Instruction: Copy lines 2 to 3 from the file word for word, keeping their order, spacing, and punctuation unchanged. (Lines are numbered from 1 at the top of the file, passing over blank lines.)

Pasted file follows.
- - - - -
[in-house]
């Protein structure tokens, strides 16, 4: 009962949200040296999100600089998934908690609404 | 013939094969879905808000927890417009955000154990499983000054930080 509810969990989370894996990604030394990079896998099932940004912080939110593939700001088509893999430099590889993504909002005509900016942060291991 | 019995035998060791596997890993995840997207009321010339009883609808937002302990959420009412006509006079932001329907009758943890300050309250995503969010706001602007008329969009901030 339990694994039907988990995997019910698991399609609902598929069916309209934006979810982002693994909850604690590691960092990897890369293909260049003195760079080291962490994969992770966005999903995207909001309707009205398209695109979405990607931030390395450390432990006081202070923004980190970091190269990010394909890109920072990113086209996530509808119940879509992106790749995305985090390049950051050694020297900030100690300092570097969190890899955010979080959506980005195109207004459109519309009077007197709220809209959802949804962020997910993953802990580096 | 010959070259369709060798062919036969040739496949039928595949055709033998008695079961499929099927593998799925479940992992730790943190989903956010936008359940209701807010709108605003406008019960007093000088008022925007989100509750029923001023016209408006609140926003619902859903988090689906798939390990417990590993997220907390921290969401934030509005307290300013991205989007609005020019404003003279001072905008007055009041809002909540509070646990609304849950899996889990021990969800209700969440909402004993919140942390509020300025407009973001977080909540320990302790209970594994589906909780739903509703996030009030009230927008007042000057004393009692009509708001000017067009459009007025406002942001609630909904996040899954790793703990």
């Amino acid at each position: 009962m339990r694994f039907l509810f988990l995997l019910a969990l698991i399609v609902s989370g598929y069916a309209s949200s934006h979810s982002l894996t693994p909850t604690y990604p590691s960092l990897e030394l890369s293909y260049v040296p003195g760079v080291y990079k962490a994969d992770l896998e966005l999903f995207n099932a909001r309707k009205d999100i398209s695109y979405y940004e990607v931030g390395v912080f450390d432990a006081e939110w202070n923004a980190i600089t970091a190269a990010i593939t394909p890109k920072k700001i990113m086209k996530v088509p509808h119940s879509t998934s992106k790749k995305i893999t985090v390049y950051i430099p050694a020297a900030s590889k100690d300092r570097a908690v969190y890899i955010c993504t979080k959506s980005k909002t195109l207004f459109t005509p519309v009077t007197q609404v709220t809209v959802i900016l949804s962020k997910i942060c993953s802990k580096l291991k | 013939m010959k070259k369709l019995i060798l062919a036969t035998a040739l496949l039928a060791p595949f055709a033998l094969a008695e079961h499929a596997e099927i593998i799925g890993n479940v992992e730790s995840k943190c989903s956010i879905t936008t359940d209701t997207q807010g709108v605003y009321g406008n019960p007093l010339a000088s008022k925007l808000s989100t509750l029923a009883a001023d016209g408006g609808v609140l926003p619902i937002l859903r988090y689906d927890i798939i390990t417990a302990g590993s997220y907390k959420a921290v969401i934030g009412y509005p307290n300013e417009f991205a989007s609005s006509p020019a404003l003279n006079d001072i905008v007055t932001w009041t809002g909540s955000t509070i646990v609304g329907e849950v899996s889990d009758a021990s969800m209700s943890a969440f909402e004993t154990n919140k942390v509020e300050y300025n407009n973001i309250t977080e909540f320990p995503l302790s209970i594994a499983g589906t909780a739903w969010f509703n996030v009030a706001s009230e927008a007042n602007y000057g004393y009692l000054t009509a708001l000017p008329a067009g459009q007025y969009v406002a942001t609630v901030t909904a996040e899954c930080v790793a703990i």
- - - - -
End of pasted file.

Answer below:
């Protein structure tokens, strides 16, 4: 009962949200040296999100600089998934908690609404 | 013939094969879905808000927890417009955000154990499983000054930080 509810969990989370894996990604030394990079896998099932940004912080939110593939700001088509893999430099590889993504909002005509900016942060291991 | 019995035998060791596997890993995840997207009321010339009883609808937002302990959420009412006509006079932001329907009758943890300050309250995503969010706001602007008329969009901030 339990694994039907988990995997019910698991399609609902598929069916309209934006979810982002693994909850604690590691960092990897890369293909260049003195760079080291962490994969992770966005999903995207909001309707009205398209695109979405990607931030390395450390432990006081202070923004980190970091190269990010394909890109920072990113086209996530509808119940879509992106790749995305985090390049950051050694020297900030100690300092570097969190890899955010979080959506980005195109207004459109519309009077007197709220809209959802949804962020997910993953802990580096 | 010959070259369709060798062919036969040739496949039928595949055709033998008695079961499929099927593998799925479940992992730790943190989903956010936008359940209701807010709108605003406008019960007093000088008022925007989100509750029923001023016209408006609140926003619902859903988090689906798939390990417990590993997220907390921290969401934030509005307290300013991205989007609005020019404003003279001072905008007055009041809002909540509070646990609304849950899996889990021990969800209700969440909402004993919140942390509020300025407009973001977080909540320990302790209970594994589906909780739903509703996030009030009230927008007042000057004393009692009509708001000017067009459009007025406002942001609630909904996040899954790793703990």
């Amino acid at each position: 009962m339990r694994f039907l509810f988990l995997l019910a969990l698991i399609v609902s989370g598929y069916a309209s949200s934006h979810s982002l894996t693994p909850t604690y990604p590691s960092l990897e030394l890369s293909y260049v040296p003195g760079v080291y990079k962490a994969d992770l896998e966005l999903f995207n099932a909001r309707k009205d999100i398209s695109y979405y940004e990607v931030g390395v912080f450390d432990a006081e939110w202070n923004a980190i600089t970091a190269a990010i593939t394909p890109k920072k700001i990113m086209k996530v088509p509808h119940s879509t998934s992106k790749k995305i893999t985090v390049y950051i430099p050694a020297a900030s590889k100690d300092r570097a908690v969190y890899i955010c993504t979080k959506s980005k909002t195109l207004f459109t005509p519309v009077t007197q609404v709220t809209v959802i900016l949804s962020k997910i942060c993953s802990k580096l291991k | 013939m010959k070259k369709l019995i060798l062919a036969t035998a040739l496949l039928a060791p595949f055709a033998l094969a008695e079961h499929a596997e099927i593998i799925g890993n479940v992992e730790s995840k943190c989903s956010i879905t936008t359940d209701t997207q807010g709108v605003y009321g406008n019960p007093l010339a000088s008022k925007l808000s989100t509750l029923a009883a001023d016209g408006g609808v609140l926003p619902i937002l859903r988090y689906d927890i798939i390990t417990a302990g590993s997220y907390k959420a921290v969401i934030g009412y509005p307290n300013e417009f991205a989007s609005s006509p020019a404003l003279n006079d001072i905008v007055t932001w009041t809002g909540s955000t509070i646990v609304g329907e849950v899996s889990d009758a021990s969800m209700s943890a969440f909402e004993t154990n919140k942390v509020e300050y300025n407009n973001i309250t977080e909540f320990p995503l302790s209970i594994a499983g589906t909780a739903w969010f509703n996030v009030a706001s009230e927008a007042n602007y000057g004393y009692l000054t009509a708001l000017p008329a067009g459009q007025y969009v406002a942001t609630v901030t909904a996040e899954c930080v790793a703990i």